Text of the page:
Archivist raises questions about copyright 

By Karen Herland

When Google entered into an agreement in 2004 with a number of libraries to digitize their collections and post them online, some authors questioned the premise of the deal.

On the surface, “the impetus to make the material available is laudable,” says Nancy Marrelli. As director of the university’s archives, a writer and publisher (she is co-publisher of Véhicule Press) and chair of the Canadian archival community copyright committee, she has numerous stakes in the discussion.

However, as she recently argued in a CBC radio interview “the scope of this agreement is larger than what the parties have a right to contract about.”

On the one hand, it is not clear that libraries can turn over the rights for the contents of their stacks. “If you buy a book, you own the physical book, but not the intellectual property inside the book,” she points out. That question was addressed in a legal decision last year, and individual authors can now choose to opt out of the system, or be compensated.

Much more disturbing, from an archivist’s perspective, is the fact that Google and a group representing publishers and authors also included “orphan works” in their agreement.

Orphan works are publications, photographs, diaries, personal papers or similar materials whose creators are unknown or untraceable. Copyright legislation defines a period of time, (usually after the creator of a work is deceased), before the work enters the public domain where it becomes is available to be used freely. If the creator is unknown or can not be found, it is impossible to clear the rights to use the work or to even determine the date from which the work is available for use.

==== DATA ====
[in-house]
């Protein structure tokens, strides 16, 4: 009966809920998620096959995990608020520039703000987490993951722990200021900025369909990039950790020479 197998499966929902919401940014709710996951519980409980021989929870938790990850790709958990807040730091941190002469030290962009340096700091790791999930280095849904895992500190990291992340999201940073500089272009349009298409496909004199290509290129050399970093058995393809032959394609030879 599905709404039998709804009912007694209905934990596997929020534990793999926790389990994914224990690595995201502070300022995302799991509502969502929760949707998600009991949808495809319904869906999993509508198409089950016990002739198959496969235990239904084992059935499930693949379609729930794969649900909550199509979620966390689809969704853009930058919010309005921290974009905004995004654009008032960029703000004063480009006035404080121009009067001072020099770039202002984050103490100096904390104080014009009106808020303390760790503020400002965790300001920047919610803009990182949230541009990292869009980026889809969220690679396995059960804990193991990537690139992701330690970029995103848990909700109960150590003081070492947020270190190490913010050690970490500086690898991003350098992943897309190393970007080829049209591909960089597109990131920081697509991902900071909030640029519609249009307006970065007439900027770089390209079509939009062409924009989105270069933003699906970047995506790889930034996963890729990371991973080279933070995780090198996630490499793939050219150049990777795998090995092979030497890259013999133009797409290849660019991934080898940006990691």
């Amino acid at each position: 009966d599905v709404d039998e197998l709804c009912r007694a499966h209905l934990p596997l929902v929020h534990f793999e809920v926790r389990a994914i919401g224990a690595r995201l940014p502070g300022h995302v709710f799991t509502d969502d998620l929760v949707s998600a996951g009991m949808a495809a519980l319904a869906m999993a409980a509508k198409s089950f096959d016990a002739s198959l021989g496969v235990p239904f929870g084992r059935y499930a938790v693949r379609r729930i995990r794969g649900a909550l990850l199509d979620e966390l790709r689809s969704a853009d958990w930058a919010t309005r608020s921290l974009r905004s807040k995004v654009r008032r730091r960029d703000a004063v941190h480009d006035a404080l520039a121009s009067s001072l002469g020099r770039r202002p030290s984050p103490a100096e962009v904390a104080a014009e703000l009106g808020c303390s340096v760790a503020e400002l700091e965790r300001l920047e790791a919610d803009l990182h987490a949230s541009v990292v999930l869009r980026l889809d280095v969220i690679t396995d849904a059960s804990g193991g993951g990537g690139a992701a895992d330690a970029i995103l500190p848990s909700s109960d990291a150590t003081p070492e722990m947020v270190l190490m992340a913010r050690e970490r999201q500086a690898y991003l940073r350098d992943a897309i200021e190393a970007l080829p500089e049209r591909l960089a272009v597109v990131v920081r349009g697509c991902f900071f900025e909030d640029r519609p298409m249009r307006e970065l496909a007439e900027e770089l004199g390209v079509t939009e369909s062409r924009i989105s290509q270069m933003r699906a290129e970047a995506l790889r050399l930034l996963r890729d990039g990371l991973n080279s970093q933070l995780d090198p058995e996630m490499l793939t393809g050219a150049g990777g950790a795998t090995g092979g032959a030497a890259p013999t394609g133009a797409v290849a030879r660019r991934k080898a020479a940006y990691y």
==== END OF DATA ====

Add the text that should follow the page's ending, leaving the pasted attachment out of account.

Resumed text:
Currently, a lack of policy on orphan works can stall projects or put users at risk of legal liability. Important historical material cannot be made available because there is no way to clear the rights.

Marrelli believes this is an important policy question that should be addressed by all those involved until a consensus is reached.

“We need legislation covering orphan works. It should be dealt with as a public policy issue rather than an agreement between Google and publishers — an agreement that is being made on behalf of people who can not speak for themselves.”

Marrelli gives the example of a film project on the residential school system in Canada. Some significant materials might not be available for use because the original creators or participants are unknown or cannot be located. For example, uncredited footatge of interviews with former residents or their families, or photographs abandoned in a rooming house or discovered in a junk store.

The inability to clear the rights to that material with the actual rights holder could stall the entire project.

Marrelli would like to see legislation that allows such projects to proceed with a clear demonstration of good faith and due diligence by the user in trying to track down potential rights holders. The terms of that due diligence would be laid out in the legislation.


Concordia University